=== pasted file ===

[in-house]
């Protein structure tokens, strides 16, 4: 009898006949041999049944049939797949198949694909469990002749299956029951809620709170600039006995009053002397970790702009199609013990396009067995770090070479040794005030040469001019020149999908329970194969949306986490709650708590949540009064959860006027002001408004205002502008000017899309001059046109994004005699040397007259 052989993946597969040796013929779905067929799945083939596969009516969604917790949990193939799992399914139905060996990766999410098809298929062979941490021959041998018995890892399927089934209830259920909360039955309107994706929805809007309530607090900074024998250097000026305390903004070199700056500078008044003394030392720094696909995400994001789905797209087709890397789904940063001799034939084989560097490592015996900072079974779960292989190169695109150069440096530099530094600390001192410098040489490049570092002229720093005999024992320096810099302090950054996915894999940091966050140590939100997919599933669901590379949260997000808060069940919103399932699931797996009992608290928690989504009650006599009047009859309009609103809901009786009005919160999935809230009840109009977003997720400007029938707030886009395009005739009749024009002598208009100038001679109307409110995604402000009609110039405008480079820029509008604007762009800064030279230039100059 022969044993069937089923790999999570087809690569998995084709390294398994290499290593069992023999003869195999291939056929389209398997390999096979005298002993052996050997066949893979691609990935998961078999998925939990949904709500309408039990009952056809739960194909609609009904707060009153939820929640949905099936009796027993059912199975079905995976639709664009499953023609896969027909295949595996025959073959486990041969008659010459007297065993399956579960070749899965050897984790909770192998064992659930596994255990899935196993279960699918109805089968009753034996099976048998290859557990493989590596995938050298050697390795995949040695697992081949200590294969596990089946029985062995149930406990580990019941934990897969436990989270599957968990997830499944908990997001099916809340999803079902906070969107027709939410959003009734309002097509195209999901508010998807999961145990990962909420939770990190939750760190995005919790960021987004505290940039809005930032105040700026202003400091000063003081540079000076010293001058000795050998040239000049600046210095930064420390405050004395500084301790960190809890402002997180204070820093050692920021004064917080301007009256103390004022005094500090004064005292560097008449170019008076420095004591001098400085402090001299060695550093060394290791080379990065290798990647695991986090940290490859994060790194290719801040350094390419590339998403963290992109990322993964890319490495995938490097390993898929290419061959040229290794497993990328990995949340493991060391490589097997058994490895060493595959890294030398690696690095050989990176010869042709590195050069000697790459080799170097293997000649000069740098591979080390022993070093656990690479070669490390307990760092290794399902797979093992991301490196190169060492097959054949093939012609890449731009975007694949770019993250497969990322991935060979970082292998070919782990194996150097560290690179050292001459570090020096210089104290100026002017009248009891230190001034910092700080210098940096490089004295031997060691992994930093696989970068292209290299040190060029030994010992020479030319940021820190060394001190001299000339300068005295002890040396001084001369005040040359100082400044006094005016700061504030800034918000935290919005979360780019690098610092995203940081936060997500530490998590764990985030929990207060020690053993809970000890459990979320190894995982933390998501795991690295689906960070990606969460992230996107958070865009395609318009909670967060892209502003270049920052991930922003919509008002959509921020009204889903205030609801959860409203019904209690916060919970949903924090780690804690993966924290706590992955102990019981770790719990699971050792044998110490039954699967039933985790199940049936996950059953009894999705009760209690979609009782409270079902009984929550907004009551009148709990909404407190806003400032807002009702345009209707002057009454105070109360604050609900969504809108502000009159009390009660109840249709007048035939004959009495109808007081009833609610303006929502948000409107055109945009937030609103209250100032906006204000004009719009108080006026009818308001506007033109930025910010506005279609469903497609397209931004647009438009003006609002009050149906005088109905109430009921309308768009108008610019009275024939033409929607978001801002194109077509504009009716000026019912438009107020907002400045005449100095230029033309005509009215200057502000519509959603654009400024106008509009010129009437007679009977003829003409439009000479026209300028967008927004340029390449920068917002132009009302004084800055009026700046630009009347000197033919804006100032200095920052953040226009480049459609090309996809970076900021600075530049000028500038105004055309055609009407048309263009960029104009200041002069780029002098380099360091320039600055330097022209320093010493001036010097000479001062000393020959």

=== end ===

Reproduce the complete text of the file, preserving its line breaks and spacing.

[in-house]
């Protein structure tokens, strides 16, 4: 009898006949041999049944049939797949198949694909469990002749299956029951809620709170600039006995009053002397970790702009199609013990396009067995770090070479040794005030040469001019020149999908329970194969949306986490709650708590949540009064959860006027002001408004205002502008000017899309001059046109994004005699040397007259 052989993946597969040796013929779905067929799945083939596969009516969604917790949990193939799992399914139905060996990766999410098809298929062979941490021959041998018995890892399927089934209830259920909360039955309107994706929805809007309530607090900074024998250097000026305390903004070199700056500078008044003394030392720094696909995400994001789905797209087709890397789904940063001799034939084989560097490592015996900072079974779960292989190169695109150069440096530099530094600390001192410098040489490049570092002229720093005999024992320096810099302090950054996915894999940091966050140590939100997919599933669901590379949260997000808060069940919103399932699931797996009992608290928690989504009650006599009047009859309009609103809901009786009005919160999935809230009840109009977003997720400007029938707030886009395009005739009749024009002598208009100038001679109307409110995604402000009609110039405008480079820029509008604007762009800064030279230039100059 022969044993069937089923790999999570087809690569998995084709390294398994290499290593069992023999003869195999291939056929389209398997390999096979005298002993052996050997066949893979691609990935998961078999998925939990949904709500309408039990009952056809739960194909609609009904707060009153939820929640949905099936009796027993059912199975079905995976639709664009499953023609896969027909295949595996025959073959486990041969008659010459007297065993399956579960070749899965050897984790909770192998064992659930596994255990899935196993279960699918109805089968009753034996099976048998290859557990493989590596995938050298050697390795995949040695697992081949200590294969596990089946029985062995149930406990580990019941934990897969436990989270599957968990997830499944908990997001099916809340999803079902906070969107027709939410959003009734309002097509195209999901508010998807999961145990990962909420939770990190939750760190995005919790960021987004505290940039809005930032105040700026202003400091000063003081540079000076010293001058000795050998040239000049600046210095930064420390405050004395500084301790960190809890402002997180204070820093050692920021004064917080301007009256103390004022005094500090004064005292560097008449170019008076420095004591001098400085402090001299060695550093060394290791080379990065290798990647695991986090940290490859994060790194290719801040350094390419590339998403963290992109990322993964890319490495995938490097390993898929290419061959040229290794497993990328990995949340493991060391490589097997058994490895060493595959890294030398690696690095050989990176010869042709590195050069000697790459080799170097293997000649000069740098591979080390022993070093656990690479070669490390307990760092290794399902797979093992991301490196190169060492097959054949093939012609890449731009975007694949770019993250497969990322991935060979970082292998070919782990194996150097560290690179050292001459570090020096210089104290100026002017009248009891230190001034910092700080210098940096490089004295031997060691992994930093696989970068292209290299040190060029030994010992020479030319940021820190060394001190001299000339300068005295002890040396001084001369005040040359100082400044006094005016700061504030800034918000935290919005979360780019690098610092995203940081936060997500530490998590764990985030929990207060020690053993809970000890459990979320190894995982933390998501795991690295689906960070990606969460992230996107958070865009395609318009909670967060892209502003270049920052991930922003919509008002959509921020009204889903205030609801959860409203019904209690916060919970949903924090780690804690993966924290706590992955102990019981770790719990699971050792044998110490039954699967039933985790199940049936996950059953009894999705009760209690979609009782409270079902009984929550907004009551009148709990909404407190806003400032807002009702345009209707002057009454105070109360604050609900969504809108502000009159009390009660109840249709007048035939004959009495109808007081009833609610303006929502948000409107055109945009937030609103209250100032906006204000004009719009108080006026009818308001506007033109930025910010506005279609469903497609397209931004647009438009003006609002009050149906005088109905109430009921309308768009108008610019009275024939033409929607978001801002194109077509504009009716000026019912438009107020907002400045005449100095230029033309005509009215200057502000519509959603654009400024106008509009010129009437007679009977003829003409439009000479026209300028967008927004340029390449920068917002132009009302004084800055009026700046630009009347000197033919804006100032200095920052953040226009480049459609090309996809970076900021600075530049000028500038105004055309055609009407048309263009960029104009200041002069780029002098380099360091320039600055330097022209320093010493001036010097000479001062000393020959």